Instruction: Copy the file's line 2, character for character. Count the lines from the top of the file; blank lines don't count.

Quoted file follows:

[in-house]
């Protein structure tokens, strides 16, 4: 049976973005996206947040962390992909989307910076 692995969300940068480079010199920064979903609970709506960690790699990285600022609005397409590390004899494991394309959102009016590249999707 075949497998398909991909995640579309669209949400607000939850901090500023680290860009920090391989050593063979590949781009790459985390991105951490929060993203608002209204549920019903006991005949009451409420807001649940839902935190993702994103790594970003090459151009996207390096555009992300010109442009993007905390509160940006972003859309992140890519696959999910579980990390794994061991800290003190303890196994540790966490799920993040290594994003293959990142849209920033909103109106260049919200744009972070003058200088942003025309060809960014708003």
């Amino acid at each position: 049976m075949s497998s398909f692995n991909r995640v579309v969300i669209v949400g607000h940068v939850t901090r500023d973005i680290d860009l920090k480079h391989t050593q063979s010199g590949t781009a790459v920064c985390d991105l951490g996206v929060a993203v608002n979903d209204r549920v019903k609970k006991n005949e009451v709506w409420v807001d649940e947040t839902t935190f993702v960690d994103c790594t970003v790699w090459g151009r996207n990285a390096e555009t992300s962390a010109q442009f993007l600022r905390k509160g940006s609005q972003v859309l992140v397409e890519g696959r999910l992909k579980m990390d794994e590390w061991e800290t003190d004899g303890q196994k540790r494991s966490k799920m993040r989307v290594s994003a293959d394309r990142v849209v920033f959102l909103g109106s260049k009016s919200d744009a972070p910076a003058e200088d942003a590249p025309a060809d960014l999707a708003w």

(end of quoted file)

């Protein structure tokens, strides 16, 4: 049976973005996206947040962390992909989307910076 692995969300940068480079010199920064979903609970709506960690790699990285600022609005397409590390004899494991394309959102009016590249999707 075949497998398909991909995640579309669209949400607000939850901090500023680290860009920090391989050593063979590949781009790459985390991105951490929060993203608002209204549920019903006991005949009451409420807001649940839902935190993702994103790594970003090459151009996207390096555009992300010109442009993007905390509160940006972003859309992140890519696959999910579980990390794994061991800290003190303890196994540790966490799920993040290594994003293959990142849209920033909103109106260049919200744009972070003058200088942003025309060809960014708003």